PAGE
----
The image of Ray that the record distributors overseas used on the single release of "Lady of Spain" comes from his 1973 album, Nashville. Once upon a time international publicity of American artists utilized previously released publicity photo's or images from previously released albums instead of issuing an exclusive photo for each fact I came across an article on Ray dated from 1976 but it clearly used a photo of Ray from 1970 as a visual. This kind of thing continues to go on today but to a lesser extent. If you visit any number of sites that feature information or articles about Ray Stevens chances are you're going to see a publicity photo of Ray from the latter half of the 2000s or the familiar photo of Ray from his 1992 Comedy Video Classics home video...that release occurred 23 years ago (!) as hard as it is for me to believe...but sites use that photo of him to this very day.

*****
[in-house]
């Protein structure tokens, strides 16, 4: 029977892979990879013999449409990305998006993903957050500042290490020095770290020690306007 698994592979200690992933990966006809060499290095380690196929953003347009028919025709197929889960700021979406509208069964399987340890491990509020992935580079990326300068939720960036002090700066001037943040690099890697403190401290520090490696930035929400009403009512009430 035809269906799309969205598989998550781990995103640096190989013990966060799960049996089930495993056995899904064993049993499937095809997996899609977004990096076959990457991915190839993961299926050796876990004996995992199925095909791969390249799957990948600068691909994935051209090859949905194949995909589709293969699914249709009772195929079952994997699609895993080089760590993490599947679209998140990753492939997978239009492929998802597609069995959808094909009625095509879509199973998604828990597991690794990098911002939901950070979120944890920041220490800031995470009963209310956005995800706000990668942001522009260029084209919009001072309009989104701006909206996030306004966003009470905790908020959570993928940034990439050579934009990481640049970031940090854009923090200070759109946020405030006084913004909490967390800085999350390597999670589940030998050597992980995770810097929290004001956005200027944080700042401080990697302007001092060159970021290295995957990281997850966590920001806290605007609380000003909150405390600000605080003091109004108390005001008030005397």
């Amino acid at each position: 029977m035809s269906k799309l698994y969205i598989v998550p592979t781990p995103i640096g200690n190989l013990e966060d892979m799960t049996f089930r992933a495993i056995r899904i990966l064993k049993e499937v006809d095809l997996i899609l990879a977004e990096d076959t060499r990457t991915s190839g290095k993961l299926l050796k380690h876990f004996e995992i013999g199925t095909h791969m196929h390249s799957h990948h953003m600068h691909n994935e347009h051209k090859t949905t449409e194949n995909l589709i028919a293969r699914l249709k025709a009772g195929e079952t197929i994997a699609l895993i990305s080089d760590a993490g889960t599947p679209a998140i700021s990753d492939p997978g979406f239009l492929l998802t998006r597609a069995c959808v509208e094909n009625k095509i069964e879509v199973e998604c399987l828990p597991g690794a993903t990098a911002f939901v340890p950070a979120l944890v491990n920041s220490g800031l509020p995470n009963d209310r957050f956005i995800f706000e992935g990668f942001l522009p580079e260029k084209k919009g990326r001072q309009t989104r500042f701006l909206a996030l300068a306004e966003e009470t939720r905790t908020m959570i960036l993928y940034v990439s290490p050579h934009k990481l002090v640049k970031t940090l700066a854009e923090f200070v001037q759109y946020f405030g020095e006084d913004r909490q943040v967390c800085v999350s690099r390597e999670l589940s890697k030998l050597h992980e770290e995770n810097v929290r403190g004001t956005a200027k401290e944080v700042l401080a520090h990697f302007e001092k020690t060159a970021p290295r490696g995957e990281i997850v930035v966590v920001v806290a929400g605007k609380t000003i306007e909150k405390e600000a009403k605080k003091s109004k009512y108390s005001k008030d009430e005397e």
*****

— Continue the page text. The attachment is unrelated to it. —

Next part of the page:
One of the strange facts about the single release of Ray's cover of "Lady of Spain" is that it credits a writer by the name of H.B. Tilsley alongside Tolchard Evans, Stanley Damerell, and Robert Hargreaves. On almost all other single releases of the song by other artists the writers are credited as Tolchard Evans and Erell Reaves (a pseudonym for the lyricists). I'll post an image of the single release from Ray a little bit later. In the meantime "Lady of Spain", as the title of this blog entry points out, turns 40 and so does all of the recordings on the Misty album. Yes, the big hit from the album is the Grammy inning title track but the entire album is Grammy worthy. Even though Ray's performance of "Misty" is incredible, in hindsight, it's massive success over shadowed the remaining performances from the album with "Lady of Spain" being one of those over-looked gems. Another under-rated performance from that album is this single's B-side, "Mockingbird Hill"...oh, and then there's the splendor of "Indian Love Call" and the memorable vocals on "Deep Purple". Here's something to amaze your friends with...Ray Stevens, in 1975, visited The Great American Songbook decades before it became commonplace as a commercial endeavor. As mentioned, the image used on this picture sleeve comes from Ray's Nashville album. In some of my earlier blog entries I've posted other picture sleeves of "Lady of Spain" happened to be the image of Ray from the Misty album.